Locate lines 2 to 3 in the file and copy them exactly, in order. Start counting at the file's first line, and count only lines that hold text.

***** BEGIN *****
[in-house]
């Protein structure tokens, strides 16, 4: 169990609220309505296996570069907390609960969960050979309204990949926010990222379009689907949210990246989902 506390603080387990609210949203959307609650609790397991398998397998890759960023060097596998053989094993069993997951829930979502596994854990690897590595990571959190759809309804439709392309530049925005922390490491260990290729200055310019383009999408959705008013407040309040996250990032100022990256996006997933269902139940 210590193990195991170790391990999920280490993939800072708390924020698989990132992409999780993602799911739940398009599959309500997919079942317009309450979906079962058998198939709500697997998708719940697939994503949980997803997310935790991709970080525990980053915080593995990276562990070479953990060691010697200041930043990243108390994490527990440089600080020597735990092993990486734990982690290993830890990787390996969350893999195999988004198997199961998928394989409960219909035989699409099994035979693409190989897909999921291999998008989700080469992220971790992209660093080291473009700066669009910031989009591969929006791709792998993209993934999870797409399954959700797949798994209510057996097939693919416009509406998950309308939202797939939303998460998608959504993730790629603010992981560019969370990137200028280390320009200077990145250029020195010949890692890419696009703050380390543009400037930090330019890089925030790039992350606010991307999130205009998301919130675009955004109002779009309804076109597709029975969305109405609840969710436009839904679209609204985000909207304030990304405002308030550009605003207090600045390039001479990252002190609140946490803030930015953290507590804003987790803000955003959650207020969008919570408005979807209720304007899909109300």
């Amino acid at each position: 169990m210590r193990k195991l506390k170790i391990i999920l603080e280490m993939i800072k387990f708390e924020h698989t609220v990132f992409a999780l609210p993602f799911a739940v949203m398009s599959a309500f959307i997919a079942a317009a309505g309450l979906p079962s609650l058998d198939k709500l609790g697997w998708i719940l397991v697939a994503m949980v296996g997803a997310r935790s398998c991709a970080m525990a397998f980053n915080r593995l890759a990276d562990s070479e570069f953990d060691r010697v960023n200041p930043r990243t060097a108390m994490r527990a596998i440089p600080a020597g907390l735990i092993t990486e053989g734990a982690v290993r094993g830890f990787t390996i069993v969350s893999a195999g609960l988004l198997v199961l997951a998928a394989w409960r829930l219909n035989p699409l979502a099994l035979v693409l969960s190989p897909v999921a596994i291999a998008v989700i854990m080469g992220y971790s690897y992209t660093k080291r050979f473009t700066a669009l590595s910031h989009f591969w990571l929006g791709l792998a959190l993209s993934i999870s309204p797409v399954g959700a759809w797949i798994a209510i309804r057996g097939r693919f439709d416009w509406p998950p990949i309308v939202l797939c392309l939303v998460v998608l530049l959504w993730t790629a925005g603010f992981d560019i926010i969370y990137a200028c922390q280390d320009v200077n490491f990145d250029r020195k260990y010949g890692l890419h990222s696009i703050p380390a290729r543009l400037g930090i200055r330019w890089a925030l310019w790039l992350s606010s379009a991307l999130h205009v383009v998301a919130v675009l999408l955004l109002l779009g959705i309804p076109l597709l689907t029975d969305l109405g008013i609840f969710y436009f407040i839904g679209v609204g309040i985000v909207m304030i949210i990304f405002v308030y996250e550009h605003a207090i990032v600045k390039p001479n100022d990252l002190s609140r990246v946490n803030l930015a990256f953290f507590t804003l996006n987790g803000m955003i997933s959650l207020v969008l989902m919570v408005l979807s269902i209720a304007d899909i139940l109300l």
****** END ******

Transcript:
């Protein structure tokens, strides 16, 4: 169990609220309505296996570069907390609960969960050979309204990949926010990222379009689907949210990246989902 506390603080387990609210949203959307609650609790397991398998397998890759960023060097596998053989094993069993997951829930979502596994854990690897590595990571959190759809309804439709392309530049925005922390490491260990290729200055310019383009999408959705008013407040309040996250990032100022990256996006997933269902139940 210590193990195991170790391990999920280490993939800072708390924020698989990132992409999780993602799911739940398009599959309500997919079942317009309450979906079962058998198939709500697997998708719940697939994503949980997803997310935790991709970080525990980053915080593995990276562990070479953990060691010697200041930043990243108390994490527990440089600080020597735990092993990486734990982690290993830890990787390996969350893999195999988004198997199961998928394989409960219909035989699409099994035979693409190989897909999921291999998008989700080469992220971790992209660093080291473009700066669009910031989009591969929006791709792998993209993934999870797409399954959700797949798994209510057996097939693919416009509406998950309308939202797939939303998460998608959504993730790629603010992981560019969370990137200028280390320009200077990145250029020195010949890692890419696009703050380390543009400037930090330019890089925030790039992350606010991307999130205009998301919130675009955004109002779009309804076109597709029975969305109405609840969710436009839904679209609204985000909207304030990304405002308030550009605003207090600045390039001479990252002190609140946490803030930015953290507590804003987790803000955003959650207020969008919570408005979807209720304007899909109300």
């Amino acid at each position: 169990m210590r193990k195991l506390k170790i391990i999920l603080e280490m993939i800072k387990f708390e924020h698989t609220v990132f992409a999780l609210p993602f799911a739940v949203m398009s599959a309500f959307i997919a079942a317009a309505g309450l979906p079962s609650l058998d198939k709500l609790g697997w998708i719940l397991v697939a994503m949980v296996g997803a997310r935790s398998c991709a970080m525990a397998f980053n915080r593995l890759a990276d562990s070479e570069f953990d060691r010697v960023n200041p930043r990243t060097a108390m994490r527990a596998i440089p600080a020597g907390l735990i092993t990486e053989g734990a982690v290993r094993g830890f990787t390996i069993v969350s893999a195999g609960l988004l198997v199961l997951a998928a394989w409960r829930l219909n035989p699409l979502a099994l035979v693409l969960s190989p897909v999921a596994i291999a998008v989700i854990m080469g992220y971790s690897y992209t660093k080291r050979f473009t700066a669009l590595s910031h989009f591969w990571l929006g791709l792998a959190l993209s993934i999870s309204p797409v399954g959700a759809w797949i798994a209510i309804r057996g097939r693919f439709d416009w509406p998950p990949i309308v939202l797939c392309l939303v998460v998608l530049l959504w993730t790629a925005g603010f992981d560019i926010i969370y990137a200028c922390q280390d320009v200077n490491f990145d250029r020195k260990y010949g890692l890419h990222s696009i703050p380390a290729r543009l400037g930090i200055r330019w890089a925030l310019w790039l992350s606010s379009a991307l999130h205009v383009v998301a919130v675009l999408l955004l109002l779009g959705i309804p076109l597709l689907t029975d969305l109405g008013i609840f969710y436009f407040i839904g679209v609204g309040i985000v909207m304030i949210i990304f405002v308030y996250e550009h605003a207090i990032v600045k390039p001479n100022d990252l002190s609140r990246v946490n803030l930015a990256f953290f507590t804003l996006n987790g803000m955003i997933s959650l207020v969008l989902m919570v408005l979807s269902i209720a304007d899909i139940l109300l």